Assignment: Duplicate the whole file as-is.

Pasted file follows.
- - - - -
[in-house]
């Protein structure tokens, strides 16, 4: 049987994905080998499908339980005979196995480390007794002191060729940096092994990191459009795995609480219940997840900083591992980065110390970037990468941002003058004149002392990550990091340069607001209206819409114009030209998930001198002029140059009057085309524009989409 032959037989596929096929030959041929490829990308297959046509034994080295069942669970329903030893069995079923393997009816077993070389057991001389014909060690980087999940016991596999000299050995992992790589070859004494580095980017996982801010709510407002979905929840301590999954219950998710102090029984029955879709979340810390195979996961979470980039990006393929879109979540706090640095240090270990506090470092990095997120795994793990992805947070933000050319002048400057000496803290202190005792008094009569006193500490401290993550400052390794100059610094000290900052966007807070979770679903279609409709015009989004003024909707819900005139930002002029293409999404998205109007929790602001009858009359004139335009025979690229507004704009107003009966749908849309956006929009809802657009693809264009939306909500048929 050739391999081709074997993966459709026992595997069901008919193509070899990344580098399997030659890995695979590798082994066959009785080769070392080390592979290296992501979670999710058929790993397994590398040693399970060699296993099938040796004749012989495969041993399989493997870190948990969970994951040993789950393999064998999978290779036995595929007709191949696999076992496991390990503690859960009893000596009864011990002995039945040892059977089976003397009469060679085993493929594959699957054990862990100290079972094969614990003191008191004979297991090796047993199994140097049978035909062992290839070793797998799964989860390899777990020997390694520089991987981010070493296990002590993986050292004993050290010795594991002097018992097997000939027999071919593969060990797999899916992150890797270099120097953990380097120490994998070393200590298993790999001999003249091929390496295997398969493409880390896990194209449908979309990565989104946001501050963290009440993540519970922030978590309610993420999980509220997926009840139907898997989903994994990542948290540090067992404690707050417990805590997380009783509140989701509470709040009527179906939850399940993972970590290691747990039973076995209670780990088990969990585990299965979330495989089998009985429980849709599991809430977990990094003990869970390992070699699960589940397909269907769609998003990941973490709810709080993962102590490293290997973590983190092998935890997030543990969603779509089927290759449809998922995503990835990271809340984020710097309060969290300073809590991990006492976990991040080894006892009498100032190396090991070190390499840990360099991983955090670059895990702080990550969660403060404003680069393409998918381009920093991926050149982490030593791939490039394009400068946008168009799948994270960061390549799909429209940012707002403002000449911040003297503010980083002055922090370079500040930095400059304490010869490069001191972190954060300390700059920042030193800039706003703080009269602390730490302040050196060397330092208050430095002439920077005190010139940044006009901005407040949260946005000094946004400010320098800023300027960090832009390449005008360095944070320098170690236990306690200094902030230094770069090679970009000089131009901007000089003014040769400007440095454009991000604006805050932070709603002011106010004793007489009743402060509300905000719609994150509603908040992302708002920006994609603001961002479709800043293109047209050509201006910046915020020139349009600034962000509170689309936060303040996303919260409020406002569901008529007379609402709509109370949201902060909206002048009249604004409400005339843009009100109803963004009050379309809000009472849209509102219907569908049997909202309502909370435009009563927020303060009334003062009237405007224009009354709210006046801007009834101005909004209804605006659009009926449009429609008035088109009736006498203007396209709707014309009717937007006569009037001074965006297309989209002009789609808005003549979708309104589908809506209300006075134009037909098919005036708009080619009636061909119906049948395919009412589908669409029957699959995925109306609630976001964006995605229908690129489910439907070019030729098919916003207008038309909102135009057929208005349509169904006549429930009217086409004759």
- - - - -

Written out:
[in-house]
């Protein structure tokens, strides 16, 4: 049987994905080998499908339980005979196995480390007794002191060729940096092994990191459009795995609480219940997840900083591992980065110390970037990468941002003058004149002392990550990091340069607001209206819409114009030209998930001198002029140059009057085309524009989409 032959037989596929096929030959041929490829990308297959046509034994080295069942669970329903030893069995079923393997009816077993070389057991001389014909060690980087999940016991596999000299050995992992790589070859004494580095980017996982801010709510407002979905929840301590999954219950998710102090029984029955879709979340810390195979996961979470980039990006393929879109979540706090640095240090270990506090470092990095997120795994793990992805947070933000050319002048400057000496803290202190005792008094009569006193500490401290993550400052390794100059610094000290900052966007807070979770679903279609409709015009989004003024909707819900005139930002002029293409999404998205109007929790602001009858009359004139335009025979690229507004704009107003009966749908849309956006929009809802657009693809264009939306909500048929 050739391999081709074997993966459709026992595997069901008919193509070899990344580098399997030659890995695979590798082994066959009785080769070392080390592979290296992501979670999710058929790993397994590398040693399970060699296993099938040796004749012989495969041993399989493997870190948990969970994951040993789950393999064998999978290779036995595929007709191949696999076992496991390990503690859960009893000596009864011990002995039945040892059977089976003397009469060679085993493929594959699957054990862990100290079972094969614990003191008191004979297991090796047993199994140097049978035909062992290839070793797998799964989860390899777990020997390694520089991987981010070493296990002590993986050292004993050290010795594991002097018992097997000939027999071919593969060990797999899916992150890797270099120097953990380097120490994998070393200590298993790999001999003249091929390496295997398969493409880390896990194209449908979309990565989104946001501050963290009440993540519970922030978590309610993420999980509220997926009840139907898997989903994994990542948290540090067992404690707050417990805590997380009783509140989701509470709040009527179906939850399940993972970590290691747990039973076995209670780990088990969990585990299965979330495989089998009985429980849709599991809430977990990094003990869970390992070699699960589940397909269907769609998003990941973490709810709080993962102590490293290997973590983190092998935890997030543990969603779509089927290759449809998922995503990835990271809340984020710097309060969290300073809590991990006492976990991040080894006892009498100032190396090991070190390499840990360099991983955090670059895990702080990550969660403060404003680069393409998918381009920093991926050149982490030593791939490039394009400068946008168009799948994270960061390549799909429209940012707002403002000449911040003297503010980083002055922090370079500040930095400059304490010869490069001191972190954060300390700059920042030193800039706003703080009269602390730490302040050196060397330092208050430095002439920077005190010139940044006009901005407040949260946005000094946004400010320098800023300027960090832009390449005008360095944070320098170690236990306690200094902030230094770069090679970009000089131009901007000089003014040769400007440095454009991000604006805050932070709603002011106010004793007489009743402060509300905000719609994150509603908040992302708002920006994609603001961002479709800043293109047209050509201006910046915020020139349009600034962000509170689309936060303040996303919260409020406002569901008529007379609402709509109370949201902060909206002048009249604004409400005339843009009100109803963004009050379309809000009472849209509102219907569908049997909202309502909370435009009563927020303060009334003062009237405007224009009354709210006046801007009834101005909004209804605006659009009926449009429609008035088109009736006498203007396209709707014309009717937007006569009037001074965006297309989209002009789609808005003549979708309104589908809506209300006075134009037909098919005036708009080619009636061909119906049948395919009412589908669409029957699959995925109306609630976001964006995605229908690129489910439907070019030729098919916003207008038309909102135009057929208005349509169904006549429930009217086409004759």